RP: As far as sitting down and applying motivation and drive to your ever-changing creative world, how do you discipline yourself? Is there any sort of philosophy that keeps you in line with that discipline?
GVS: When I see something - a film, say - that I think is a good idea, something that I might want to do, I don't really see it as a whole. I see an image that I think represents the whole film. And so then I start to work towards that image, and then I fill it all out, and it becomes very complicated, because you have to have a lot of elements to make the image come to life. And on the way, you usually lose that one image It becomes a new thing, a thing unto itself. You keep it going along the lines that it's got a mind of its own, and then by the end you say 'Oh yeah, I remember the first image of this particular idea. I thought it was going to be like this black-and-white, dark thing that was set in the l950s.' And you actually end up with a very colourful, bright story set in the 1990s.
RP: Referring to My Own Private Idaho?
GVS: Yeah, Idaho is a very good example, because it is very bright and colourful, and it is set in the 1990s. And I think the original ideas were dark and shadowy, but there's not a lot of shadow in it.
RP: Like there is in Mala Noche. So you start with a 'theme seedling', and then that sprout s into its own tree and don't really try to trim it. You let it grow and the end result is - whatever. Do you refine it? Do you try to reroute it back to what it was?
GVS: You refine it every step of the way. Usually I'm presented with new ideas. Like, our production designer, David Brisbin, showed up and said, 'I think that red and yellow are the colours of the film.' And I might have no conception like that myself.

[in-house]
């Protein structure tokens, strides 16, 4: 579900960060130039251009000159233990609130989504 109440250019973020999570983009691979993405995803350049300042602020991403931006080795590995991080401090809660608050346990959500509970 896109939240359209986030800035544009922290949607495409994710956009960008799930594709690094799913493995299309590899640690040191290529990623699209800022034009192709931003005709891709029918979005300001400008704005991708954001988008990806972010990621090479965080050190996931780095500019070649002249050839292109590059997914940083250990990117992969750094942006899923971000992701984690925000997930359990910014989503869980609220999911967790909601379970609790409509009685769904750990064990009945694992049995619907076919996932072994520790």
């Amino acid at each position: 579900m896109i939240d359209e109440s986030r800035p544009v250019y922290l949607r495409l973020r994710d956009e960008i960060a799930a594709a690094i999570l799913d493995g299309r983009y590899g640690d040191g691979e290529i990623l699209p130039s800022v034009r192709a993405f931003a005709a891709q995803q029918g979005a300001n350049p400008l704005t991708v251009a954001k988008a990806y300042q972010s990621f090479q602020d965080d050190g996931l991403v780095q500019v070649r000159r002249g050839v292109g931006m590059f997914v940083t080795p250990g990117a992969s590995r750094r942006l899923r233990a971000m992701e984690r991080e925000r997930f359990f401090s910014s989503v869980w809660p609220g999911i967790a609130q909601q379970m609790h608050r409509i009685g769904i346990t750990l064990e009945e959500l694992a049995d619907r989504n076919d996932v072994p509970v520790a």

RP: Right, right.
GVS: Except, actually, I gave him a book cover that was yellow, and that book cover did inspire the look of the film. So he was actually reacting to something. But it was a new idea to me when he said 'Yellow' and based the colour scheme on pornographic bookshop storefronts, which are usually yellow, and neons the city colours. So, directions keep changing, because everyone's interpreting things in their own way. I know that you persuaded me against using black and white. You said, 'No, no, no. It has to be colour.' [chuckles] I don't know why you said that.
RP: I wanted black and white, and, for me, colour was wrong, and that's why I thought we should try for it because otherwise we might have ended up with something that really couldn't be redone, like Stranger Than Paradise or Raging Bull. But black and white is dated in a sense, and this is a timeless picture. One of the things that I really appreciate in working with you is that in that collaborative stage you have no fear of your ego being stripped or anything. You're not possessive, like some can be, but you let others ideas filter through without stopping them for fear of losing control, which would be rightful fear for someone who wants it to stay as pure as possible.